Let’s go through the fact first, then dimension table, then the hierarchy dimension, then the bridge.

1. Sales Fact Table

The sales fact table is the same as single-parent scenario. Each sale is recorded as one row. The fact for each sale event are quantity, unit price and amount.

If a child node has 2 parents in the hierarchy, we do not store it in the fact as two rows. We store it as one row. This is very important to prevent double counting. Because the transaction happens only once, so we should store it only once.

2. Product Dimension Table

The Product Dimension table is a slowly changing dimension type 2. It contains many rows for each product. Each version of each product is stored as one row. Product A has 3 versions, two of them are expired, and one is active. Being type 2, the Product Dimension table has an Effective Date column, an Expiry Date column and an Is Current Flag.

3. Product Hierarchy Dimension Table

The Product Hierarchy dimension is flattened. See “Flatten Table” above. The columns are: Level 1, Level 2, Level 3, etc. Flattening is necessary to increase the user friendliness and speed of the queries. Each path (line) on the Product Hierarchy tree becomes a row in this dimension table. For Product A above, which has 3 parents, becomes 3 rows in the dimension table. 2 rows for Inventory Hierarchy and 1 row for Sales Hierarchy. Each row has different parent. Each row represent a path (line) in the hierarchy tree.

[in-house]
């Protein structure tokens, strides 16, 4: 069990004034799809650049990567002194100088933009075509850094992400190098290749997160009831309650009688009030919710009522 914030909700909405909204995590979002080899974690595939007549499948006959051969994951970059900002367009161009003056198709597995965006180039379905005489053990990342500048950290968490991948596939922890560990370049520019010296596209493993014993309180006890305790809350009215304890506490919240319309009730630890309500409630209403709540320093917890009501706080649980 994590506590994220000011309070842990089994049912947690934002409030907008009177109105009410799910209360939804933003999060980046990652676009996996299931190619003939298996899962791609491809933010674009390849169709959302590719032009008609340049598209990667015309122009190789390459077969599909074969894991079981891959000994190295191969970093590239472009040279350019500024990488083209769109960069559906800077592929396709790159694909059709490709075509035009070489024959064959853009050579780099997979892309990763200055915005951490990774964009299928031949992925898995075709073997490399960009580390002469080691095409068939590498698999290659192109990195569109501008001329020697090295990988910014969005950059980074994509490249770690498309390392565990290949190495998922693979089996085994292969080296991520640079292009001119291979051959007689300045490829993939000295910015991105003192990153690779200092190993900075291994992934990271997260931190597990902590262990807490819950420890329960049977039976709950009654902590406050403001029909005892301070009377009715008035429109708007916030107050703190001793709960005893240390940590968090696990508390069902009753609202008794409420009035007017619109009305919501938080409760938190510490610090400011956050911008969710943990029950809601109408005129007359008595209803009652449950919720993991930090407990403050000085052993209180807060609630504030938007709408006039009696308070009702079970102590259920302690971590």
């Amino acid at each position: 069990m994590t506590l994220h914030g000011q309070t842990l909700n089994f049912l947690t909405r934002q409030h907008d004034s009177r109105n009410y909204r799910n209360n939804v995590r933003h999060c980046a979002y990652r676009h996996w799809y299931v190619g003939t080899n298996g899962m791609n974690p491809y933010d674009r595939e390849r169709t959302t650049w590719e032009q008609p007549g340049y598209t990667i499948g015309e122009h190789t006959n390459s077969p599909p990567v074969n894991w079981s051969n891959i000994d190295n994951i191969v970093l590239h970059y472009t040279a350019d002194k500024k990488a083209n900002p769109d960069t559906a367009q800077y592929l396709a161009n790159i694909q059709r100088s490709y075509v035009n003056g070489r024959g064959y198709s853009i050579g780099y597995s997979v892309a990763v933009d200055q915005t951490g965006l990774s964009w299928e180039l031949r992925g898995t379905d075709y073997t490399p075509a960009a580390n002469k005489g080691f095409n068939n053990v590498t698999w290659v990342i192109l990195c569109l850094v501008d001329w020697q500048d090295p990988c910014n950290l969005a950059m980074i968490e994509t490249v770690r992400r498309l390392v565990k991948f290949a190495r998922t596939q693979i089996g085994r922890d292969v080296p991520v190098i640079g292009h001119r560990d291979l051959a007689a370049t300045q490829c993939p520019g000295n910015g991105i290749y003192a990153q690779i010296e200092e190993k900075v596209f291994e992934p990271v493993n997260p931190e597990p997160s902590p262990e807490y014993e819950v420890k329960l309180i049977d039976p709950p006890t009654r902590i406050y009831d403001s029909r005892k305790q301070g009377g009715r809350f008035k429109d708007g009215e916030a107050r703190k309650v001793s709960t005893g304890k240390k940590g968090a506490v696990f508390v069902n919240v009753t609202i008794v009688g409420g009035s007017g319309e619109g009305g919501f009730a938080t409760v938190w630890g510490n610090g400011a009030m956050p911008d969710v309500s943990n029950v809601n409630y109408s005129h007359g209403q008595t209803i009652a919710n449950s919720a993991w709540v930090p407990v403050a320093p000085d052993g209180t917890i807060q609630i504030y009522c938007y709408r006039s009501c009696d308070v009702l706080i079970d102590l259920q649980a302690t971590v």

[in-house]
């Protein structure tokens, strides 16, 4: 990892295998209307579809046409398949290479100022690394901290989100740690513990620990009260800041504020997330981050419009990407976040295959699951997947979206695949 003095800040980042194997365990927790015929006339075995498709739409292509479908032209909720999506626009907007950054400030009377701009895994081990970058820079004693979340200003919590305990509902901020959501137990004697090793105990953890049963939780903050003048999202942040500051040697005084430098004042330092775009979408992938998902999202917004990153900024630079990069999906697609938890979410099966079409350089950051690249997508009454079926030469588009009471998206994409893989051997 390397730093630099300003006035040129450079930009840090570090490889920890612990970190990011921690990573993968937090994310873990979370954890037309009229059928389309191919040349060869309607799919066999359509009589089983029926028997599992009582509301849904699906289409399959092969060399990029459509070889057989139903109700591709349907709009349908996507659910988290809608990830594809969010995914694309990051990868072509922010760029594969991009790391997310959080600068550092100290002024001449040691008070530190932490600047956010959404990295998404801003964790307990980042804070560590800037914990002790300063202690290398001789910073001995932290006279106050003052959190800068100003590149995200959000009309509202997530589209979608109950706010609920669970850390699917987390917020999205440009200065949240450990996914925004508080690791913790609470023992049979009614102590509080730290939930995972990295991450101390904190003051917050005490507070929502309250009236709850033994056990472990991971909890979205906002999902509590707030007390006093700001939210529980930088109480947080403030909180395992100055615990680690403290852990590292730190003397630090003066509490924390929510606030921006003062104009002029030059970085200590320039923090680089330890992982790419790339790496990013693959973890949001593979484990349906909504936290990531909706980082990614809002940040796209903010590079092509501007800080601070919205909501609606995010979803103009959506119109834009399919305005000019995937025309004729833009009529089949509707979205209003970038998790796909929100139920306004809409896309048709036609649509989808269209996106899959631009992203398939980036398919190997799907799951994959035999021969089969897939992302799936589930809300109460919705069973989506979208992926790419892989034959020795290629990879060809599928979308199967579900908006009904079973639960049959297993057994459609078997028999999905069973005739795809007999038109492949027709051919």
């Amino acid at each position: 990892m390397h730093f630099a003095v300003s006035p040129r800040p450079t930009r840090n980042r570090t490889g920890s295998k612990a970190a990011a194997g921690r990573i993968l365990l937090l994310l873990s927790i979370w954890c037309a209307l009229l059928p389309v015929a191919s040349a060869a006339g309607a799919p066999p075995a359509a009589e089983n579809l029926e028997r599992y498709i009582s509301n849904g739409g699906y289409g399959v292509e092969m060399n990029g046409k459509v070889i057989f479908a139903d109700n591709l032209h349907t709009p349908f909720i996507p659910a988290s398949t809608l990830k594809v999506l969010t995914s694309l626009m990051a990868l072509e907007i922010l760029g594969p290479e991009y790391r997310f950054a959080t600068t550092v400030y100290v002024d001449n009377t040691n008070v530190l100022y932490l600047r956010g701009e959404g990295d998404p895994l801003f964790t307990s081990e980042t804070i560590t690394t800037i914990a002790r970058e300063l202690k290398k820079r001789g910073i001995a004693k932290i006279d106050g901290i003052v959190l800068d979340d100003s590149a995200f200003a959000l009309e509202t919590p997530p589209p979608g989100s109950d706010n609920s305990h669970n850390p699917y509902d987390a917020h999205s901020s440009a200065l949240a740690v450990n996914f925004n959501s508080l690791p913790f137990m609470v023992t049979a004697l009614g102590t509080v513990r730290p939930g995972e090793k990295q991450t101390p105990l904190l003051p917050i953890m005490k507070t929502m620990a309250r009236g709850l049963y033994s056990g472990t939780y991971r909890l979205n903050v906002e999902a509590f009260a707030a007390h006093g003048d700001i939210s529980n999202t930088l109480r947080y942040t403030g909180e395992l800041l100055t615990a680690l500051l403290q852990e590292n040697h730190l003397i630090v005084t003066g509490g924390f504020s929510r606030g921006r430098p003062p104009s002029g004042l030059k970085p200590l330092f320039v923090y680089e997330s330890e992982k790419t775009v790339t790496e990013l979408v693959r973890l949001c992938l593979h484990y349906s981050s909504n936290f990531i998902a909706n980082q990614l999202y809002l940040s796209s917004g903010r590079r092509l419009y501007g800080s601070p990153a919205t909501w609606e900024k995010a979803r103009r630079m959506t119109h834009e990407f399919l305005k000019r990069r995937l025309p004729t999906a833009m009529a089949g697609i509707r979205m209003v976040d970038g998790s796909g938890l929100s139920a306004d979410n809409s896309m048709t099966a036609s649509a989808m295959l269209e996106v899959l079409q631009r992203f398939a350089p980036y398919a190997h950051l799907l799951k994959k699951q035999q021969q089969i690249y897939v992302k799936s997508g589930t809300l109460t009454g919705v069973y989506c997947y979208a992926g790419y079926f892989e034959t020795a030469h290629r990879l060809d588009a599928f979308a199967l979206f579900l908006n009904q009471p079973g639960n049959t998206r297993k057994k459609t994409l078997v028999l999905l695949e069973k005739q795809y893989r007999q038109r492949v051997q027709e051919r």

How do you update this dimension? What is the business key? There is no business key. The unique identifier is the path (line), i.e. the combination of all the nodes from the top level to the bottom level, strung together to represent the path. Because there is no business key this dimension is type 1. We can’t identify if a row has changed.